Hardware is all the rage this year. Internet giants are vying to keep ahead in the sector by acquiring hardware startups, rolling out home-grown products or supporting programs. Google closed a massive US$3.2 billion purchase of connected device company Nest Labs while Facebook acquired virtual reality pioneer Oculus VR for US$2 billion, to name only two.

The craze is also taking China by storm, with domestic giants like Alibaba, Tencent, Baidu, Xiaomi all investing heavily in the sector. Venture capitalists formerly turned off by hardware’s high startup costs and lengthy start times are also jumping on board.

However, huge capital injections into a market with uncertain prospects may raise the concern of whether it’s worthwhile to invest in. Will the hardware industry continue its booming development or it is just a faddish investment bubble? TechNode founder Lu Gang took to the stage at the annual gala of crowdfunding reality TV show The Makers with six veteran investors to consider this problem.


Hans Tung, managing partner at GGV Capital, pointed out that most hardware products on the U.S. market target the high-end market with 80-90% of them priced at over US$100. But he think this trend is not going to continue. As an early-backer of Chinese smartphone maker Xiaomi, which released low-budget smart wareable and other smart gadgets this year, Tung believes Xiaomi’s model of offering affordable smart devices and monetizing through cloud-based value-added services is a feasible direction for hardware developers.

He added that selling feature-rich smart gadgets at lower prices might help Chinese hardware makers to stand out from the crowd. Global netizens are expected to increase by 1 billion in the next decade and China should capitalize on this opportunity, Tung said.

It seems that Xiaomi is not the only Chinese company eyeing back-end services. Baidu, Tencent, Alibaba, Meizu and JD all launched smart hardware platforms. Third-party smart home or internet-of-things solution providers are also emerging in China.

Harry Hui, founder of ClearVue Partners, thinks although early-stage investors of hardware companies have to take bigger risks, the overall prospect of this industry is promising. “Leading edge is the bleeding edge. The first or second generation of hardware products may fail, just like the first generation iPhone did not provide the compelling features that its latter versions did. It is quite normal to take three or four generations of hardware to improve the hardware functions and user experiences.”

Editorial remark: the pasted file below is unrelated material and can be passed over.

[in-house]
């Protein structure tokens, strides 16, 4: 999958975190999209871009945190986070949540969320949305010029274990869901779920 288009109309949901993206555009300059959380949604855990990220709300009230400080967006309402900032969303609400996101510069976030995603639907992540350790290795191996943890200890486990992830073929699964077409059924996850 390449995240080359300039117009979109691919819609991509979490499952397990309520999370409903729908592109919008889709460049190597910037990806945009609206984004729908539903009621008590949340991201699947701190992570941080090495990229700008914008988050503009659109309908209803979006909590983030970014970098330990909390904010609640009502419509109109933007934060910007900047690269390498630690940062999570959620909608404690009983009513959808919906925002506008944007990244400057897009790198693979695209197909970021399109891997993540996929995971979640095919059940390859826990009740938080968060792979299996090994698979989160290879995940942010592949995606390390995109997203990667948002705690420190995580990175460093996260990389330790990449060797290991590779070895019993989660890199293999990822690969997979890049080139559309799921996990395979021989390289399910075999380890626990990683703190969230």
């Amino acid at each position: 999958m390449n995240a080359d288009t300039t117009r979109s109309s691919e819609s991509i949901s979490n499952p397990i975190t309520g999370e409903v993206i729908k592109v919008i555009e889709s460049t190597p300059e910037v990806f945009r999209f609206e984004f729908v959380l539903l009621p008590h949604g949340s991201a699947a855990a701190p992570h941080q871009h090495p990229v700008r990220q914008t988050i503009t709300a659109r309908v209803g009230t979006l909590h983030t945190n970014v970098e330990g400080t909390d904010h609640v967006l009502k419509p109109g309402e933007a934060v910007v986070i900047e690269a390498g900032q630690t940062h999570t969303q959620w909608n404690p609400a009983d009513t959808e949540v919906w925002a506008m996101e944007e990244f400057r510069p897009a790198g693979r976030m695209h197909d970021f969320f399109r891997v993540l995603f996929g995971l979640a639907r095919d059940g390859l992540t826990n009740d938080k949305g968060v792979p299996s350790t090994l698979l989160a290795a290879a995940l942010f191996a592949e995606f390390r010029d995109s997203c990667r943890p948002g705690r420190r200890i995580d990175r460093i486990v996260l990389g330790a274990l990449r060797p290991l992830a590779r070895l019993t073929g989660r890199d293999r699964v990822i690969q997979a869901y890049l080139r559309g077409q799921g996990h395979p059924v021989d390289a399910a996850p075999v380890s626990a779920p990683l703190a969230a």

Michael Zhu, partner of Gobi Partners, said he saw much less hardware projects than for mobile internet, let alone hardware projects with good teams. Zhu’s advice for hardware makers is to target the consumer market and to find a clear product position by answering the questions of “who, what, where, when, why and why not”, because it is important for a startup with limited resources to stay laser-focused on their users and to promote the product through the right channels. They should make sure there are branding experts on their team, cause it is a crucial link to a successful product, he added.


Dai Zhikang, board chairman of  Zendai Group, said too much money has created a bubble in China’s tech industry in general. Most so-called smart hardware devices should not be named as such and he thought real smart devices should solve the strict demands of users.

It is interesting to see that Huang Yubin, founding partner of Yunqi Capital which just raised US$100 million to invest in smart hardware-related services, saw a bubble in the hardware industry. However, Huang thinks bubbles does not prevent them from investing in the sector. “We are just at the beginning of this hardware trend, which will be more widely accepted by users in the future decade.” Chinese cities Shenzhen, Zhuhai and Dongguan will be at the center of the hardware industry chain and domestic companies should seize this opportunity to go global.

Zhang Suyang, partner with IDG Capital Partners, thinks that a bubble is not necessarily a bad thing. He said a bubble and its bursting are two different things.

Click here to watch the video in Chinese.

Emma Lee (Li Xin) was TechNode's e-commerce and new retail reporter until June 2022, when she moved to Sixth Tone to cover technology and consumption. Get in touch with her via lixin@sixthtone.com or Twitter.

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